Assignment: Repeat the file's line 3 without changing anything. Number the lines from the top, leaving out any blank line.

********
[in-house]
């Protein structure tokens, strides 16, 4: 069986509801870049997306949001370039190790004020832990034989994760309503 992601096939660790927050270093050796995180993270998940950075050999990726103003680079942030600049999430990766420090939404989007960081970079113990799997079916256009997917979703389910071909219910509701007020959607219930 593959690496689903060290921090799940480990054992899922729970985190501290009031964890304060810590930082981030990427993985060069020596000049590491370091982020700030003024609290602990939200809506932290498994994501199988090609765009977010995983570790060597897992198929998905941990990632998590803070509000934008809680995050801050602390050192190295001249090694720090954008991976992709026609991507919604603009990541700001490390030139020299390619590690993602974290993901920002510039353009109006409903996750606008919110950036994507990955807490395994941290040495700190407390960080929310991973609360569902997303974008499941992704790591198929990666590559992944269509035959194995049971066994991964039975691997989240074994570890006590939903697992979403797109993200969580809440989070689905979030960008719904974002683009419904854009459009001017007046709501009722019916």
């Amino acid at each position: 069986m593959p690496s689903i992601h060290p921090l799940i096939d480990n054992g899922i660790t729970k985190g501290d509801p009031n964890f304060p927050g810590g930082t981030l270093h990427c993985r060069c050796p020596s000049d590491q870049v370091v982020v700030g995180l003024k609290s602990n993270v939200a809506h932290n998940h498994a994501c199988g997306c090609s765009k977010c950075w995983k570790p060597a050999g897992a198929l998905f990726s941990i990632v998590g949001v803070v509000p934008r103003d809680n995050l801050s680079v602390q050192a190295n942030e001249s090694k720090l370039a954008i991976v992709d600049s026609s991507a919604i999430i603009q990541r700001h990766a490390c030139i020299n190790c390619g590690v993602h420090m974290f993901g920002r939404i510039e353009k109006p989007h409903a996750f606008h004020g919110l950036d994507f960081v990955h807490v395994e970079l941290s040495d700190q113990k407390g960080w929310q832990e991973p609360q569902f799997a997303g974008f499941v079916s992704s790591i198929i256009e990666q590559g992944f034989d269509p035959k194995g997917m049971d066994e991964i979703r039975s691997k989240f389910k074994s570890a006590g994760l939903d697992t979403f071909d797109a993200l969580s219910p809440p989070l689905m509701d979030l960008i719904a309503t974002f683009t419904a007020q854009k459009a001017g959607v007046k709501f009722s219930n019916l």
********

């Amino acid at each position: 069986m593959p690496s689903i992601h060290p921090l799940i096939d480990n054992g899922i660790t729970k985190g501290d509801p009031n964890f304060p927050g810590g930082t981030l270093h990427c993985r060069c050796p020596s000049d590491q870049v370091v982020v700030g995180l003024k609290s602990n993270v939200a809506h932290n998940h498994a994501c199988g997306c090609s765009k977010c950075w995983k570790p060597a050999g897992a198929l998905f990726s941990i990632v998590g949001v803070v509000p934008r103003d809680n995050l801050s680079v602390q050192a190295n942030e001249s090694k720090l370039a954008i991976v992709d600049s026609s991507a919604i999430i603009q990541r700001h990766a490390c030139i020299n190790c390619g590690v993602h420090m974290f993901g920002r939404i510039e353009k109006p989007h409903a996750f606008h004020g919110l950036d994507f960081v990955h807490v395994e970079l941290s040495d700190q113990k407390g960080w929310q832990e991973p609360q569902f799997a997303g974008f499941v079916s992704s790591i198929i256009e990666q590559g992944f034989d269509p035959k194995g997917m049971d066994e991964i979703r039975s691997k989240f389910k074994s570890a006590g994760l939903d697992t979403f071909d797109a993200l969580s219910p809440p989070l689905m509701d979030l960008i719904a309503t974002f683009t419904a007020q854009k459009a001017g959607v007046k709501f009722s219930n019916l």